Staten Island Stories


Product Details

Johns Hopkins University Press
Publish Date
5.4 X 8.4 X 0.6 inches | 0.53 pounds

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About the Author

A longtime Staten Islander, Claire Jimenez is a PhD student in English with a concentration in ethnic studies at the University of Nebraska-Lincoln. She received her BA in English from Colby College and her MFA in creative writing from Vanderbilt University. Her fiction, essays, and reviews have appeared in BOAAT, New Madrid, Afro-Hispanic Review, Pank, el roommate, The Toast, and The Los Angeles Review of Books, among other publications.


"These stories are deeply grounded in a particular place and community but will resonate with readers everywhere... Her prose, especially the dialogue, snaps with authentic immediacy... Staten Island Stories concerns ugly times and circumstances, but the people and the stories are beautiful."

--Ellen Prentiss Campbell "New York Journal of Books "

"Jimenez's contemporary take offers a rare view of New York City's southernmost borough, Staten Island. Though most people's perception of Staten Island might be shaped by headlines, Jimenez labors to show the vibrant communities within it while addressing the racial tensions that placed Staten Island on the map."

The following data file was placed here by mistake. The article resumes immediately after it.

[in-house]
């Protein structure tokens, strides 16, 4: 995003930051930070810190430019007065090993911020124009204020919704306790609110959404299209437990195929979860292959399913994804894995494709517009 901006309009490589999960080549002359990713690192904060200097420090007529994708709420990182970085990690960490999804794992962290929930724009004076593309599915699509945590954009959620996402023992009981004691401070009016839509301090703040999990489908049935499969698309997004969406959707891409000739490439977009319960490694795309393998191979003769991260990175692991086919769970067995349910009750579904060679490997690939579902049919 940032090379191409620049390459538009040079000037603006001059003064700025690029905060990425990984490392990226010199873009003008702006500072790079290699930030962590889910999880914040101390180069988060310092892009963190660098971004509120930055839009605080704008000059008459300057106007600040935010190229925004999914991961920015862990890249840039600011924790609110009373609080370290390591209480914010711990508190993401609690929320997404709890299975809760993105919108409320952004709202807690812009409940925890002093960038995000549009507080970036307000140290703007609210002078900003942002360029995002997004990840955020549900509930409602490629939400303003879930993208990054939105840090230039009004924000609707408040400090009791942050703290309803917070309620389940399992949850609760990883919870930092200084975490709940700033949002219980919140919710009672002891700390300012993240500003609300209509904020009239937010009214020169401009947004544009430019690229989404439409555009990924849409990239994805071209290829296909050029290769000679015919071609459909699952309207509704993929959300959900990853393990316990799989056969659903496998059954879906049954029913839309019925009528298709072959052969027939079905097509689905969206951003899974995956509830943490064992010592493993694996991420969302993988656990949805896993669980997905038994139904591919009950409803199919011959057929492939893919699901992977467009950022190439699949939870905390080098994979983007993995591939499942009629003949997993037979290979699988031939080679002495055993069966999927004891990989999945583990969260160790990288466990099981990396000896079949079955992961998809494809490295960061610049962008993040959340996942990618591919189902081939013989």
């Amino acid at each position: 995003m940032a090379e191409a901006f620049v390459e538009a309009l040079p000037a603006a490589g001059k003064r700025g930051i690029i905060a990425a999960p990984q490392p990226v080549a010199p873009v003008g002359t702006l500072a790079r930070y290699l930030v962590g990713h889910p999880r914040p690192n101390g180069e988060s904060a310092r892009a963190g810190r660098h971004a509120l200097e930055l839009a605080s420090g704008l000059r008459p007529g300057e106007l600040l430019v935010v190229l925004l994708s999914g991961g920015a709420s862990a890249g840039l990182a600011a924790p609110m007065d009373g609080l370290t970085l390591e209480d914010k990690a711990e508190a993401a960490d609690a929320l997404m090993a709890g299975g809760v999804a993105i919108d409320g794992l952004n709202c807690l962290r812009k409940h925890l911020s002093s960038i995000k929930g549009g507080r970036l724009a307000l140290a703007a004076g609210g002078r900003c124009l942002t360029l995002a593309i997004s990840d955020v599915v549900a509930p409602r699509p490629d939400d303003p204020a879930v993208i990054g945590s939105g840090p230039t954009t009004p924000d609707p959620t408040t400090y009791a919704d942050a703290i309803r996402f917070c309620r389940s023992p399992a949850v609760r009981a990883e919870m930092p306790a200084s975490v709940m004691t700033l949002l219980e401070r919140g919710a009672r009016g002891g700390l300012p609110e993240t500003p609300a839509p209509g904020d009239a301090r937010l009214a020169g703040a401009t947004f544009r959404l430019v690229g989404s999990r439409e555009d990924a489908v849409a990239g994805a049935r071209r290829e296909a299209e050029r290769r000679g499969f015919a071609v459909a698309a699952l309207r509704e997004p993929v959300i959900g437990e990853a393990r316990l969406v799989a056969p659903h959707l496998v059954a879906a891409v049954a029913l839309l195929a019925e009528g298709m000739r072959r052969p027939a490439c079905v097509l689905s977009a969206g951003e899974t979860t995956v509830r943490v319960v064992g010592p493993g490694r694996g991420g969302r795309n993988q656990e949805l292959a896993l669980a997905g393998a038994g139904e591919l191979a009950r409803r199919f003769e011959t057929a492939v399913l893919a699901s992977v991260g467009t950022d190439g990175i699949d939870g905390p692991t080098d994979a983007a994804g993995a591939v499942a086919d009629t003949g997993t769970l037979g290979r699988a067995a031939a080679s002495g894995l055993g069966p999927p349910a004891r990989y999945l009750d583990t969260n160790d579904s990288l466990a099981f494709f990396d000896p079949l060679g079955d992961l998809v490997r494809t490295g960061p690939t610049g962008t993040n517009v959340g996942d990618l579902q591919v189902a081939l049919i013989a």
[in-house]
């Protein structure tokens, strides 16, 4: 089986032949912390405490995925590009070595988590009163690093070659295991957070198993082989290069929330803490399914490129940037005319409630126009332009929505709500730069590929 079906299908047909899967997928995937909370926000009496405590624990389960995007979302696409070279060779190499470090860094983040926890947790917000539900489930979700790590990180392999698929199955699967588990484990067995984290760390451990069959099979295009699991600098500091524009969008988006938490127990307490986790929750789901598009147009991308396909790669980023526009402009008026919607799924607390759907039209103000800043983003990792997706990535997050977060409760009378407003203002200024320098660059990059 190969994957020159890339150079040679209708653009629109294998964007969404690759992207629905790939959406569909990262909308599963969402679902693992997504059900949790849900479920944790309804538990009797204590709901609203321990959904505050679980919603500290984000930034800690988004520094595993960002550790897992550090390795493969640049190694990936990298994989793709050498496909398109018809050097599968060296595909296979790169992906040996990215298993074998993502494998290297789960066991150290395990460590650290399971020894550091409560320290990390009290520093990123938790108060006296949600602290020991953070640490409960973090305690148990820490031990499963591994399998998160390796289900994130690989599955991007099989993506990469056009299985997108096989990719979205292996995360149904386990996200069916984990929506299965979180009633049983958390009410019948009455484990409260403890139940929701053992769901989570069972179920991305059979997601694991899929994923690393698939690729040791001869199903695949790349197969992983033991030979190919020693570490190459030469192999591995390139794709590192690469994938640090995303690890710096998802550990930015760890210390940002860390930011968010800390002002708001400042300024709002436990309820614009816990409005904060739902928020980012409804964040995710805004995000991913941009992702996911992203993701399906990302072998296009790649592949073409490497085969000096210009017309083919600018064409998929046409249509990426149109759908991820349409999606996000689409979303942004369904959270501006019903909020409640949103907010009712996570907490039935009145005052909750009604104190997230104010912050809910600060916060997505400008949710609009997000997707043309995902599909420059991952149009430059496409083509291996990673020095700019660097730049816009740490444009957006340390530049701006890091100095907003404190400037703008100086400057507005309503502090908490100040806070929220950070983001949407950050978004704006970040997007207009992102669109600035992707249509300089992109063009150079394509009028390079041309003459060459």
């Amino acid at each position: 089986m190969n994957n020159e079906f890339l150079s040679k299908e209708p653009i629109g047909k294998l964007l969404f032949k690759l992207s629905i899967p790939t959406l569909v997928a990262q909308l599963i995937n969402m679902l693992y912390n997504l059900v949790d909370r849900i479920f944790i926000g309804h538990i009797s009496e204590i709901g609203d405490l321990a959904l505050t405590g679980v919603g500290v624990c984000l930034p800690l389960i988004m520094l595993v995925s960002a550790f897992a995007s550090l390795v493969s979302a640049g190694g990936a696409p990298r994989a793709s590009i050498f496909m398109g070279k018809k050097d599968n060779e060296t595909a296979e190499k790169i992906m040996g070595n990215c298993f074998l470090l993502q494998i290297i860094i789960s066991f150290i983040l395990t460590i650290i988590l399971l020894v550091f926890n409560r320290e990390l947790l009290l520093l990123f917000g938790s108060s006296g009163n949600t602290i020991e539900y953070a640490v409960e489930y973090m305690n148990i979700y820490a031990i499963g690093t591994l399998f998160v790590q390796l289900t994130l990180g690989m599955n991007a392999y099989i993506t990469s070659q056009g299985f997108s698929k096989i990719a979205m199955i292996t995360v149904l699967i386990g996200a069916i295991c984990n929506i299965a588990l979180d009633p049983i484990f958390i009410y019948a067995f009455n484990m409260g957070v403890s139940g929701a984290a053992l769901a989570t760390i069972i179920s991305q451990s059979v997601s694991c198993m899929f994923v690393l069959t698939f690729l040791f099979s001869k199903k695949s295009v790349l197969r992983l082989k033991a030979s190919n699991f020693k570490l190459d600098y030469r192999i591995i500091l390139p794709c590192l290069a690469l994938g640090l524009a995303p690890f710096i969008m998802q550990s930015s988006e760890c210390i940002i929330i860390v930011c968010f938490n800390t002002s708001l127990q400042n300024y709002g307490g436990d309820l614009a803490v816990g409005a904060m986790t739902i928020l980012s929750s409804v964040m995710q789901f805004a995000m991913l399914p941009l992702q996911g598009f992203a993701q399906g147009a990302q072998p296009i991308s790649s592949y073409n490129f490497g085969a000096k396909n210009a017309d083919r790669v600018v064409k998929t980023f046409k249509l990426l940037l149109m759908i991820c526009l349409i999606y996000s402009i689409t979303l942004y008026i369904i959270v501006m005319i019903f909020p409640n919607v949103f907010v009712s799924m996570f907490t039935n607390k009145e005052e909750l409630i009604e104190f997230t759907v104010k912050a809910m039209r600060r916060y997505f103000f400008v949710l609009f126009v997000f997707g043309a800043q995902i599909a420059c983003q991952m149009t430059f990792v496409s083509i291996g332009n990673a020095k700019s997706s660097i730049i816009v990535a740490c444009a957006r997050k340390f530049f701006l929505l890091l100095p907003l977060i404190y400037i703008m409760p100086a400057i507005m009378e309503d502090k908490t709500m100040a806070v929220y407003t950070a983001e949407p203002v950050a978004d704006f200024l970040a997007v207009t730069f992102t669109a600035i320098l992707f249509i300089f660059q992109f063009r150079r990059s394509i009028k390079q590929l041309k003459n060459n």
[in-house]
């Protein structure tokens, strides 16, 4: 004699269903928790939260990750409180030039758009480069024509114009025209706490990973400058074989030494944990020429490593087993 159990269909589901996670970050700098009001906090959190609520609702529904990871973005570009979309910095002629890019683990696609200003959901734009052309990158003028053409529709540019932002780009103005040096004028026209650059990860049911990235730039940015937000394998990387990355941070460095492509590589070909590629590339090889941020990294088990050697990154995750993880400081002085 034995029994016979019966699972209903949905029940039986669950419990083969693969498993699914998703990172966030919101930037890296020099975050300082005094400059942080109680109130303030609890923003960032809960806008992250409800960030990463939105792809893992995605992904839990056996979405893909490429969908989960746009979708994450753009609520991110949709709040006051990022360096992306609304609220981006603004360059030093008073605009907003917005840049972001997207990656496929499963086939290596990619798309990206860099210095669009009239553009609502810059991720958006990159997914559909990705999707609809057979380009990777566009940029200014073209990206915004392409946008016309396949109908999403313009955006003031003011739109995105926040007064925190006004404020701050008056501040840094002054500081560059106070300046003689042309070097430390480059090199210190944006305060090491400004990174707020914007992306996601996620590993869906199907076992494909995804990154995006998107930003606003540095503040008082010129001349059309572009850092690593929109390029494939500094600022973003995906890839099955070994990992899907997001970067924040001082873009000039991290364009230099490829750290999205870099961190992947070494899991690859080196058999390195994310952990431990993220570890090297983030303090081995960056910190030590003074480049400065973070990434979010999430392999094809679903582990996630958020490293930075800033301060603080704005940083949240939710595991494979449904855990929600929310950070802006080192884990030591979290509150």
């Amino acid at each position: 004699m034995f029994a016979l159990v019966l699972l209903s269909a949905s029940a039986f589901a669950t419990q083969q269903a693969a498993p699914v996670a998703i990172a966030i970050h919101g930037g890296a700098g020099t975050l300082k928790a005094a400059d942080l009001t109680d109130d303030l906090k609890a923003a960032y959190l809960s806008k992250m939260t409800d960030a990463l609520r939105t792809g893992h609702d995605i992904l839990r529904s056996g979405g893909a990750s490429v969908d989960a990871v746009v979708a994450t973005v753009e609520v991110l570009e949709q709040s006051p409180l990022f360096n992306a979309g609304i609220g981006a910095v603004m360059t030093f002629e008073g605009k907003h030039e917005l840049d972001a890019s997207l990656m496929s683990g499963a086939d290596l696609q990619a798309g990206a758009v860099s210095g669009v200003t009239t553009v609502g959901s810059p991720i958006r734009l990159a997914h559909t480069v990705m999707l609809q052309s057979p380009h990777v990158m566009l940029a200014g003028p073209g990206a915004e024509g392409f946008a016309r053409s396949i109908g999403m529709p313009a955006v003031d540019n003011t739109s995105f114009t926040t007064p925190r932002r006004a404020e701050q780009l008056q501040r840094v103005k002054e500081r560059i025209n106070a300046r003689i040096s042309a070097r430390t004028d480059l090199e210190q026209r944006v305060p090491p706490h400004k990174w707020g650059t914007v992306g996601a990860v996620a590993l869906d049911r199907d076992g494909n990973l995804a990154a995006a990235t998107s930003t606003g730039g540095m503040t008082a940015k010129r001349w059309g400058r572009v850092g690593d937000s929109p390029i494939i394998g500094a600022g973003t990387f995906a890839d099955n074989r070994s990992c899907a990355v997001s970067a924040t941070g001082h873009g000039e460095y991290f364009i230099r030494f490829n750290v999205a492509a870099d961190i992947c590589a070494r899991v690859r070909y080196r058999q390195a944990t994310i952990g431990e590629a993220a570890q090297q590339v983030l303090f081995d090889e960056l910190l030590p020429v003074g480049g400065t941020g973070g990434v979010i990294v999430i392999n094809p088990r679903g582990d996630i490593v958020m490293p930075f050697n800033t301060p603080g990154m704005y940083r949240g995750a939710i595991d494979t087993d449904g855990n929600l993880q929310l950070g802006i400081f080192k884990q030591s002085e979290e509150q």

--Rigoberto González "NBC News "

"Though Jimenez's characteristic wit and directness come through in each piece, the voices themselves remain unique--original and distinct to the human beings whose difficulties they embody."

--Rebecca Bernard "American Literary Review "

"Without moralizing and through the thorny, everyday lives of Staten Islanders, or at least a particular subset of them, the book addresses in subtle ways the terrors in our society... In these first-person narratives, the reader doesn't just observe, but joins the characters in their search for autonomy and recognition as human beings, a search carried by prose that captures the complexities of inner fears and the outer behaviors that attempt to mask them."

--Donna Miscolta "Seattle Review of Books "

"Jimenez's tough but compassionate voice supports us through the struggles of fully human characters living through the problems of addiction, racism, poverty, and neglect."

--Joy Ramirez "Chapter 16 "